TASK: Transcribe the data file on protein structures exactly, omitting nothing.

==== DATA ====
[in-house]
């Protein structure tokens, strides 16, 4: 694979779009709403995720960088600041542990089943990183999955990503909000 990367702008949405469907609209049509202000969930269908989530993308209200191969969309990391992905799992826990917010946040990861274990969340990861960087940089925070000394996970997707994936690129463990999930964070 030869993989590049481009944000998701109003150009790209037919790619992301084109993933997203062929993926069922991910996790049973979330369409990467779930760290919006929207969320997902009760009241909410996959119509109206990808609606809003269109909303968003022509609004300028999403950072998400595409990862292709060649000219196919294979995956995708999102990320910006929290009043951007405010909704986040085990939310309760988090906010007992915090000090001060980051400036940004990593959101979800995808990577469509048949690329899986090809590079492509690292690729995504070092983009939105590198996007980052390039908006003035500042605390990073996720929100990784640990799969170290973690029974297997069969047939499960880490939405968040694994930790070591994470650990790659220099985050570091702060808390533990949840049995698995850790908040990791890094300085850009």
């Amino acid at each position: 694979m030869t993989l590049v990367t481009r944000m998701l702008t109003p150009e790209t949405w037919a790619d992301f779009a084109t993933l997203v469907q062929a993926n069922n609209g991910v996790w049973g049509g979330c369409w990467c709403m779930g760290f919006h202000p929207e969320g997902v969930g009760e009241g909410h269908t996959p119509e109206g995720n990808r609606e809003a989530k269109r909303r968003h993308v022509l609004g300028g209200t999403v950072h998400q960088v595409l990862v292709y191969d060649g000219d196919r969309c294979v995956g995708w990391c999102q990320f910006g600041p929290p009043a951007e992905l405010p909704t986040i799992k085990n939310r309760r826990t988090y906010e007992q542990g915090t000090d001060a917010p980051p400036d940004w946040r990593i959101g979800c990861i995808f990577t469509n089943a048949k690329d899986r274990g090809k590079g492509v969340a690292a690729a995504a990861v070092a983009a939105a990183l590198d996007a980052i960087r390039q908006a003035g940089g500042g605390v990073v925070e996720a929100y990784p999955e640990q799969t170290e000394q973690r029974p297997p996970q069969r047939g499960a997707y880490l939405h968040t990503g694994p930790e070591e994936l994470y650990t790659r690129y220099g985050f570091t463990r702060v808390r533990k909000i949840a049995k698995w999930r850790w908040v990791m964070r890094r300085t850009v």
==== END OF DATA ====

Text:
[in-house]
């Protein structure tokens, strides 16, 4: 694979779009709403995720960088600041542990089943990183999955990503909000 990367702008949405469907609209049509202000969930269908989530993308209200191969969309990391992905799992826990917010946040990861274990969340990861960087940089925070000394996970997707994936690129463990999930964070 030869993989590049481009944000998701109003150009790209037919790619992301084109993933997203062929993926069922991910996790049973979330369409990467779930760290919006929207969320997902009760009241909410996959119509109206990808609606809003269109909303968003022509609004300028999403950072998400595409990862292709060649000219196919294979995956995708999102990320910006929290009043951007405010909704986040085990939310309760988090906010007992915090000090001060980051400036940004990593959101979800995808990577469509048949690329899986090809590079492509690292690729995504070092983009939105590198996007980052390039908006003035500042605390990073996720929100990784640990799969170290973690029974297997069969047939499960880490939405968040694994930790070591994470650990790659220099985050570091702060808390533990949840049995698995850790908040990791890094300085850009």
């Amino acid at each position: 694979m030869t993989l590049v990367t481009r944000m998701l702008t109003p150009e790209t949405w037919a790619d992301f779009a084109t993933l997203v469907q062929a993926n069922n609209g991910v996790w049973g049509g979330c369409w990467c709403m779930g760290f919006h202000p929207e969320g997902v969930g009760e009241g909410h269908t996959p119509e109206g995720n990808r609606e809003a989530k269109r909303r968003h993308v022509l609004g300028g209200t999403v950072h998400q960088v595409l990862v292709y191969d060649g000219d196919r969309c294979v995956g995708w990391c999102q990320f910006g600041p929290p009043a951007e992905l405010p909704t986040i799992k085990n939310r309760r826990t988090y906010e007992q542990g915090t000090d001060a917010p980051p400036d940004w946040r990593i959101g979800c990861i995808f990577t469509n089943a048949k690329d899986r274990g090809k590079g492509v969340a690292a690729a995504a990861v070092a983009a939105a990183l590198d996007a980052i960087r390039q908006a003035g940089g500042g605390v990073v925070e996720a929100y990784p999955e640990q799969t170290e000394q973690r029974p297997p996970q069969r047939g499960a997707y880490l939405h968040t990503g694994p930790e070591e994936l994470y650990t790659r690129y220099g985050f570091t463990r702060v808390r533990k909000i949840a049995k698995w999930r850790w908040v990791m964070r890094r300085t850009v």